How to manage your manager

We get this a lot: Powrsuiters dealing with managers who are absent, erratic and unreasonable. Managers are the number one reason people quit their jobs, and one in two employees have left because of theirs

Dealing with challenging dynamics is difficult, especially when there’s a power imbalance at play. Unfortunately, bad managers can be a miserable reality of the workplace. And it makes sense when you think about it: how much investment have you made in your leadership development? For many, the answer is very little! The (illogical) expectation that leaders should know how to do the job sets everyone up to fail.

The best advice we ever got from leadership guru Anne Elder-Knight, was to recognise that becoming a people leader meant becoming a beginner again. For high-achieving experts, that can be confronting – especially when they think everyone else knows what they’re doing! As a result, leaders can be guilty of hiding their challenges instead of asking for help.

Before you hand in your notice, why not try to take control of the situation?

The best solution is staring back at you in the mirror

Yes, we get it. It’s not your job to manage your manager.

Except that it is. 

We’d love to live in a world where people accommodate all of our needs, but they rarely do. The fastest way to ease your pain is to take control – it’s also a great way to put your leadership skills into practice. Even if it’s not fair. Even if it is easier to complain. Even if it is a bit scary.

Stakeholder management is a critical leadership skill; fortunately (like everything else), small actions can have a big impact. And because we know that one of the top causes of procrastination is delaying discomfort, we’ve made these actions as painless as possible. 😉 

Assume the best intentions

Hanlon’s Razor tells us to ‘never attribute malice to which is adequately explained by stupidity’. Good leaders understand the value of storytelling – but that doesn’t extend to the stories you’re telling yourself. It’s too easy to assume that someone deliberately tries to undermine, overwork, or misunderstand you. But chances are, you’ve just made an ass out of u and me

Action: When talking to yourself (and others) about your manager’s behaviour, stick to the facts. Swap ‘they don’t like/understand me’ for ‘they don’t ask about my life’. After all, you only know what they did (or didn’t) do; you don’t know why – unless you ask. This takes us to the next step: 

Ask for what you need

We’ve covered this before, but telling people what you need really is one of the most powerful ways to get it. We’ve been in many conversations with Powrsuiters who express frustration with the actions of their managers. We always ask one simple question: Have you raised it with them? You don’t need to dive into a big feedback session, but you can test a tiny new approach to working together.

Been to therapy? When giving feedback, you know to swap ‘you make me feel…’ with ‘when you do x, I feel y’ because it removes blame (and a defensive response). A powerful caveat: If you’re sick of taking on other people’s problems, your manager may be feeling the same. So, when it comes to managing your manager, we recommend coming armed with a solution.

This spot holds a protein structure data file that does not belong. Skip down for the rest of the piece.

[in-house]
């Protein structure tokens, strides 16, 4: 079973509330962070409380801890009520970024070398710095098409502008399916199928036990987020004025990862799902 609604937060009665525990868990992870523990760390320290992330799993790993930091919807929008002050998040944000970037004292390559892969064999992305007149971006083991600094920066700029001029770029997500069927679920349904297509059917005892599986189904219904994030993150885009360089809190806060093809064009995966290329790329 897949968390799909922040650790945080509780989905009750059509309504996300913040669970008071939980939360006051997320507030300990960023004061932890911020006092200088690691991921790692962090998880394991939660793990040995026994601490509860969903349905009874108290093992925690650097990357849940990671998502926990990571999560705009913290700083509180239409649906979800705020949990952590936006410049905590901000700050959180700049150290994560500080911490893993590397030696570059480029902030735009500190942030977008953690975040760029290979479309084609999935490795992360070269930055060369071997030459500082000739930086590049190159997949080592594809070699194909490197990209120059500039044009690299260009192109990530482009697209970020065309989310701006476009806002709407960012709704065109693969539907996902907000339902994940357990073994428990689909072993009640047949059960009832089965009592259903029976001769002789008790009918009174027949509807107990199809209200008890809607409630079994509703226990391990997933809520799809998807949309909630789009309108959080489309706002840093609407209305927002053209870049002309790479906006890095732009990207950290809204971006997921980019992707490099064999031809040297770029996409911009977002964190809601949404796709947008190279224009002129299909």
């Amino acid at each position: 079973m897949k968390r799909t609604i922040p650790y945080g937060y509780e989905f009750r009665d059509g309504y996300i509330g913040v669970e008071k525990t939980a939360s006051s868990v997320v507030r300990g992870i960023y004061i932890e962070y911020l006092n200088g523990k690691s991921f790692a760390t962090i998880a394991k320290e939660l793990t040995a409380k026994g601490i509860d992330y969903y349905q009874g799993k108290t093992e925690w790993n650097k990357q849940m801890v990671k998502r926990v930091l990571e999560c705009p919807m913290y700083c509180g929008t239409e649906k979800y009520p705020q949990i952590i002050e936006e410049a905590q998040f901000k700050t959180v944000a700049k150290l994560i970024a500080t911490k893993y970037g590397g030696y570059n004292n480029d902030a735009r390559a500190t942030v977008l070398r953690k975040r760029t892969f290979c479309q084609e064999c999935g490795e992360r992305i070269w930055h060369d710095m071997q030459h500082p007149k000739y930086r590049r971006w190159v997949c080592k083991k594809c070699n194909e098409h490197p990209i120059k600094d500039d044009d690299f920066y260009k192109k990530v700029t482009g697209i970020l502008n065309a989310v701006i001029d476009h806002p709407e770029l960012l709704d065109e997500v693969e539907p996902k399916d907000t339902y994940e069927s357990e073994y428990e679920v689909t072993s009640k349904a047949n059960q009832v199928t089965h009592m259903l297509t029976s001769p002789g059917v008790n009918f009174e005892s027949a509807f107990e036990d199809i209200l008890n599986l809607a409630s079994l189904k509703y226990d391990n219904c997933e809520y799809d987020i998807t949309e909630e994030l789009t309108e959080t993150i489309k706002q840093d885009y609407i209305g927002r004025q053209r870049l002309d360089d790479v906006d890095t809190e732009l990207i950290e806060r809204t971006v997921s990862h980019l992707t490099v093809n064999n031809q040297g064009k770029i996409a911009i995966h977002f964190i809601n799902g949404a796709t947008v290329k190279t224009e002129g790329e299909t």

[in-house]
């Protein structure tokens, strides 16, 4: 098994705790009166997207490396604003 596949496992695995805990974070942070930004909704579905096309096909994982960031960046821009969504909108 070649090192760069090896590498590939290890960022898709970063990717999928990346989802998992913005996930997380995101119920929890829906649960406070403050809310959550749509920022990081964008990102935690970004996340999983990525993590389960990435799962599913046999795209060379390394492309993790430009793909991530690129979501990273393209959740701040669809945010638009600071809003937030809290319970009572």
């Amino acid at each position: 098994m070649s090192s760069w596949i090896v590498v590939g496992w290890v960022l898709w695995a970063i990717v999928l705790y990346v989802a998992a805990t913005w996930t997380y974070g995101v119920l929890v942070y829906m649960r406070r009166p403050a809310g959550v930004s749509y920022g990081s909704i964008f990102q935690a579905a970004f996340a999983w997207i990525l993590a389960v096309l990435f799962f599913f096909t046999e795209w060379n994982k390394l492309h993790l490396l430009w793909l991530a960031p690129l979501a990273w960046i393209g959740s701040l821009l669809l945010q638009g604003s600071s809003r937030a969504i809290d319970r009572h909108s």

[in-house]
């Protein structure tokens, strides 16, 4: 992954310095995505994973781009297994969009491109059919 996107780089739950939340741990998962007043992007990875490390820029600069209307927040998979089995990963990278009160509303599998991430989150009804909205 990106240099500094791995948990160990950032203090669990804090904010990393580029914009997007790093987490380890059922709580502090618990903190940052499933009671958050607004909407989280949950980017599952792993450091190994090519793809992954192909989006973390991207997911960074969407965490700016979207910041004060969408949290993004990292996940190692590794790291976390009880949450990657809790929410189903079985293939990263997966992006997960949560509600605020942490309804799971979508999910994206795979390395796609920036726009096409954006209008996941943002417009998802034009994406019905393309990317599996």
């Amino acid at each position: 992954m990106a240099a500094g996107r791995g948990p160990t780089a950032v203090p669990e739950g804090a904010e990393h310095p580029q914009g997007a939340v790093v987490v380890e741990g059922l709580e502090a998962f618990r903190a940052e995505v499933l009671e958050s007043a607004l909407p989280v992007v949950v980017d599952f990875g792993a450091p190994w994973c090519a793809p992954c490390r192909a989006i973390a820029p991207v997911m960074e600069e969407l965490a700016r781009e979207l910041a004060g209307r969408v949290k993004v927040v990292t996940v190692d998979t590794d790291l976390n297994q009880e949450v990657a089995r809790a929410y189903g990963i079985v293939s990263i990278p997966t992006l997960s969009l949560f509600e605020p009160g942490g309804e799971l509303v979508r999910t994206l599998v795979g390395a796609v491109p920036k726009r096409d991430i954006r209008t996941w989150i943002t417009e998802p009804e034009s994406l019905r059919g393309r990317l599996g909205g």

Action: At your next one-on-one with your manager, pick one thing you’d like to improve and share it (remember to include a suggested fix!):

  • ‘When you ask me to do things at the last minute, I feel overwhelmed. I know some things are urgent, but could we look at scheduling other things further? Perhaps you could email/Slack/Teams me any new weekly priorities.’
  • ‘When you skip our one-on-one meetings, we get out of alignment. Is there a better time/day/method of catching up? I’m happy to swap to weekly email/Slack/Teams WIP updates and have a more structured catchup less often if it means we make them happen.’ 
  • ‘When you don’t give me context, I don’t feel I can deliver my best work. When you assign new work, could we spend 5 minutes discussing the background?’

Get wider support

We all know people who complain endlessly about their work; it doesn’t solve anything. Yes, venting is critical to identifying your emotions and clarifying the problem. But at some stage, it stops serving you and flashes a ‘stay clear’ warning to everyone who has to listen. Your personal board of directors are your professional support crew – but they’re only as useful as you let them be. Their perspectives and experiences can be your superpower if you allow them to share them. So, if your situation can’t be improved directly with your manager, ask for help. Listen to understand, and commit to one action to try before you next regroup.

Action: Who’s in your corner? Spend a few minutes jotting down a list of people genuinely interested in your success! It could be friends, past colleagues, parents, or unofficial mentors – but think about the people you’ve leaned on in the past for career guidance.

30 second action:

Practice empathy: the next time anyone does something that annoys you, force yourself to remove any assumptions of intent. Stick to the facts without adding a story about why.

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